— On the schedules, the enumerators sometimes transposed the number of the supervisor's district and the enumeration district (ED). The EDs and visitation numbers, however, remain in the correct numerical order.
— The Soundex/Miracode card is not always accurate. If you initially cannot find a person listed, the card may be out of order. If the person is not where he or she is listed to be, it may be necessary to read the entire page of the schedule, the entire enumeration district, or the entire county.
— Not everyone enumerated on the schedule is on the Soundex or Miracode indexes, as some names were missed by the indexer. In that case, it may be necessary to read the entire county.
— Many institutions, even if enumerated at their street addresses, are found at the end of the enumeration district.
Microfilm Availability and Access
Microfilmed copies of census records are available at the National Archives Building in Washington, DC, at NARA's regional archives, and at many large libraries and genealogical societies that have purchased all or some of the microfilm, and through purchase.
Ordering Paper Copies by Mail
The National Archives in Washington, DC, can provide paper copies of specifically identified pages of federal population census schedules through the mail. You can order online or use the NATF Form 82 (rev. 1990) and provide the following information: the name of the individual, the page number, census year, state, and county. For the 1880 through 1920 censuses, the enumeration district is also necessary.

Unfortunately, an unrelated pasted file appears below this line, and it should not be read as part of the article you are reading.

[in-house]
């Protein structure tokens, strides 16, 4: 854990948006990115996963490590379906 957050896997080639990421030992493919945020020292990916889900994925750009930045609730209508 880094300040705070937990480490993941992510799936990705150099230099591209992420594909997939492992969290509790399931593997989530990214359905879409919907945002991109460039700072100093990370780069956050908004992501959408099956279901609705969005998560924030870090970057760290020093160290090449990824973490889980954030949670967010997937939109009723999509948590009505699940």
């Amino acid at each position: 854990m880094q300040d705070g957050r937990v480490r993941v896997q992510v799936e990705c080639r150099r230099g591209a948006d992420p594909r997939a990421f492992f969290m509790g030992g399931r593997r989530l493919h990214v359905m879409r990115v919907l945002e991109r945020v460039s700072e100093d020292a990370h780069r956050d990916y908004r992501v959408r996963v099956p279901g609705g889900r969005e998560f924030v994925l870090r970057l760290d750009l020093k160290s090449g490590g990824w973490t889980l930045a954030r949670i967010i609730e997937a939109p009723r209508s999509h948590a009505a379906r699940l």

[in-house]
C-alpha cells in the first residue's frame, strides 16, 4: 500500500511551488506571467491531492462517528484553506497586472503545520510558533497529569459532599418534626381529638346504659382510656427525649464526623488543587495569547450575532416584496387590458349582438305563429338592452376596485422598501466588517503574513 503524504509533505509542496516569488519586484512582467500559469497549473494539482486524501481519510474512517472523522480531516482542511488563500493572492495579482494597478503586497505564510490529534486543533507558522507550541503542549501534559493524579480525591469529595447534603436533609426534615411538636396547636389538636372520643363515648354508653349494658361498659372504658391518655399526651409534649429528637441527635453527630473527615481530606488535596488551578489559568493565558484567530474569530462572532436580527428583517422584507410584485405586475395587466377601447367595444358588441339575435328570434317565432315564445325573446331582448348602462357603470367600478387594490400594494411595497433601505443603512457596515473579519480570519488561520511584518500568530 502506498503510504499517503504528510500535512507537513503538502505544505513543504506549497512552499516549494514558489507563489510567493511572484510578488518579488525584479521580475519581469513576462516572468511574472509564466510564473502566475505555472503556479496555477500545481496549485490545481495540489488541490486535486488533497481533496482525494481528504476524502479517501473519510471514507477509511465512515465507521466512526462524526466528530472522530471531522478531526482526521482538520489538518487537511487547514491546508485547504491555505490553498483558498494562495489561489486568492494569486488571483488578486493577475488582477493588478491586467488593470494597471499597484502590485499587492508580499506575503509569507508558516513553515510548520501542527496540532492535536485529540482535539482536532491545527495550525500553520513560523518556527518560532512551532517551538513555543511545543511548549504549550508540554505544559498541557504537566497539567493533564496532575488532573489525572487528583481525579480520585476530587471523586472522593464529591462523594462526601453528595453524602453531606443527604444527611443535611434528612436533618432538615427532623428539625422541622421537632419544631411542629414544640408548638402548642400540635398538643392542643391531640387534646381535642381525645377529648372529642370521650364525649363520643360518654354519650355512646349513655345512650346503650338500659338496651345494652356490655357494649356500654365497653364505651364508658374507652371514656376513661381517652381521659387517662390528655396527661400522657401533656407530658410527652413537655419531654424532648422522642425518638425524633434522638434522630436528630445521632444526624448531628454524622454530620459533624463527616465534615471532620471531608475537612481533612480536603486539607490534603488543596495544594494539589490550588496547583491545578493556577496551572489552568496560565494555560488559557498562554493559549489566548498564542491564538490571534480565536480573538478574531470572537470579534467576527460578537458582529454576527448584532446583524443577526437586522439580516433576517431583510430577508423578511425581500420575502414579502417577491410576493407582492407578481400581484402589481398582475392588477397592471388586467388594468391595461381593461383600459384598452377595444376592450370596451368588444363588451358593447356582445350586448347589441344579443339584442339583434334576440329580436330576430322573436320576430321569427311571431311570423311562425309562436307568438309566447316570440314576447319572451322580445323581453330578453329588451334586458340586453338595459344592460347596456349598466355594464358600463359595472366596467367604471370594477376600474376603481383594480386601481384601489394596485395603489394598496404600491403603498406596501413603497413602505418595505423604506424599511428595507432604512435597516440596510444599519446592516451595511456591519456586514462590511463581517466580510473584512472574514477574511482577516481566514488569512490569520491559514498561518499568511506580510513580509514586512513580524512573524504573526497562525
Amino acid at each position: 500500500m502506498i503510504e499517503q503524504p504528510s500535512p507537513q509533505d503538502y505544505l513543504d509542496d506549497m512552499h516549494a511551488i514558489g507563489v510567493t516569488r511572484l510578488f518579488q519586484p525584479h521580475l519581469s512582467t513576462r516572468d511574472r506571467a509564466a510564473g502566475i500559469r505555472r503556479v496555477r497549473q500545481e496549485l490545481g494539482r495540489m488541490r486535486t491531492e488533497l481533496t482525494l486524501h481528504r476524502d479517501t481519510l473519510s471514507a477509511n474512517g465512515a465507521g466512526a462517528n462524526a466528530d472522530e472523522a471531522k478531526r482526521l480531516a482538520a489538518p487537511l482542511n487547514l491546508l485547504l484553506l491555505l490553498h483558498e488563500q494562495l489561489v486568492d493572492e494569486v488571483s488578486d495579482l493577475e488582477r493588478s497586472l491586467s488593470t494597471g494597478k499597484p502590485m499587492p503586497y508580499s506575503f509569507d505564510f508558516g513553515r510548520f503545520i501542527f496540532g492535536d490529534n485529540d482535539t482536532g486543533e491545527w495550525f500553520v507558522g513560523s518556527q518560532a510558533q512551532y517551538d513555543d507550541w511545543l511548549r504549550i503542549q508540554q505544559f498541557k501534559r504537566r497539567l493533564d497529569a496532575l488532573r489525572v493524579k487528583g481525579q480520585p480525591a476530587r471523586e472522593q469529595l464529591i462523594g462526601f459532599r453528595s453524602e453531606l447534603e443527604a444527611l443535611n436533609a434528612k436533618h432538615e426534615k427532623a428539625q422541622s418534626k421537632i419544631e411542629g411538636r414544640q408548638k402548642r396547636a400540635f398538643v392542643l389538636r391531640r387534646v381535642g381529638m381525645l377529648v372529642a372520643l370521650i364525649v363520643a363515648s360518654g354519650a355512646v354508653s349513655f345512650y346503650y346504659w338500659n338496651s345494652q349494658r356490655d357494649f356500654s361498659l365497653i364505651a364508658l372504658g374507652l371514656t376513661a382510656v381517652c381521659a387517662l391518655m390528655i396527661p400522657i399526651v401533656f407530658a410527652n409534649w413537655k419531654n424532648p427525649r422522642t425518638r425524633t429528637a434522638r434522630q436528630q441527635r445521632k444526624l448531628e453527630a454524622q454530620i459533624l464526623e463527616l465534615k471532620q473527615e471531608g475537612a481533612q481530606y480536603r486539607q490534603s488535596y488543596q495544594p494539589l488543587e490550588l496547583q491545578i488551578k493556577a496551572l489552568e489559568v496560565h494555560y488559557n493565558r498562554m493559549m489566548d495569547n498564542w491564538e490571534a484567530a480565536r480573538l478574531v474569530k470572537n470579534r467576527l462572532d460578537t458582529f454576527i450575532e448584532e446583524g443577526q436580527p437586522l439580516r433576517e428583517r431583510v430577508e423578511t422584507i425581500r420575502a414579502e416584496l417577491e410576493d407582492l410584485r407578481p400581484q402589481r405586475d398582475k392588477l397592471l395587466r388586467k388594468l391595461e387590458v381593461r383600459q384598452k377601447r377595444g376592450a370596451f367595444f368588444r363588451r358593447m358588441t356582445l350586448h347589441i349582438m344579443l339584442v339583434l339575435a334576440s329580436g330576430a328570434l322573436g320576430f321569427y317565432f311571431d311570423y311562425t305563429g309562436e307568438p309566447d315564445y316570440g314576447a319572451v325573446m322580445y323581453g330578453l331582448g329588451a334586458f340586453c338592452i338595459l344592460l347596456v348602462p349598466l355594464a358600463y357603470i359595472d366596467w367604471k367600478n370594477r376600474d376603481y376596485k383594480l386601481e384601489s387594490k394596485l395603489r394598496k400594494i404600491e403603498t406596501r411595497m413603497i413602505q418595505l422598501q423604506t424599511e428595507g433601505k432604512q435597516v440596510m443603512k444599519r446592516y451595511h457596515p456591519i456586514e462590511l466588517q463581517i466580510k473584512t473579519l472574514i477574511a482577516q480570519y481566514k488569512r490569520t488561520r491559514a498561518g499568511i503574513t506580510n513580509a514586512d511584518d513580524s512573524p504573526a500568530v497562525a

Frequently it is possible to use a census index to locate this information. Many private firms have produced statewide indexes to census records for specific years. These generally are available throughout the country in National Archives regional archives and in libraries that have genealogical collections.
All microfilm publications of National Archives records are for sale. You can buy either individual rolls or a complete set. The prices as of May 15, 1996, are $34 a roll for domestic orders ($39 a roll for foreign orders) for positive film copies. The 1910 census schedules and indexes are only available on microfilm. Microfilm Publication M1283 is available on microfiche, which costs $4.25 per fiche for domestic orders and $4.65 a fiche for foreign orders. These prices are subject to change without advance notice. Shipping is included in these prices.
A check or money order made payable to the National Archives Trust Fund must accompany each order. Orders may also be charged to VISA or MasterCard accounts. Government agencies, educational institutions, and businesses may purchase microfilm on an accounts-receivable basis but must submit purchase orders.
When ordering microfilm, please state the microfilm publication number; if you are not buying a complete set, also state the specific roll number(s) you wish to purchase.
If you need more information on how to order, details of specific shipping charges, or help identifying which rolls of a publication you wish to purchase, please contact Publications Distribution (NEDC), National Archives, Room G9, Seventh and Pennsylvania Avenue, NW, Washington, DC 20408; telephone 1-866-272-6272.
All microfilm sold through the National Archives microfilm publications program is silver-halide positive microfilm. Rolls are 35mm or 16mm reel microfilm on plastic reels. Reduction ratios range from 12.1 to 20.1; the number of frames on each reel varies. Microfiche are cards measuring 105mm by 148.75mm (approximately 4 by 6 inches). Reduction ratios range from 24:1 to 32:1; the number of images on each fiche varies.
Positive microfilm copies of the 1910 census schedules can be found in the Microfilm Research Room in the National Archives Building, Seventh and Pennsylvania Avenue, NW, Washington, DC 20408, and in the research rooms of the National Archives regional archives: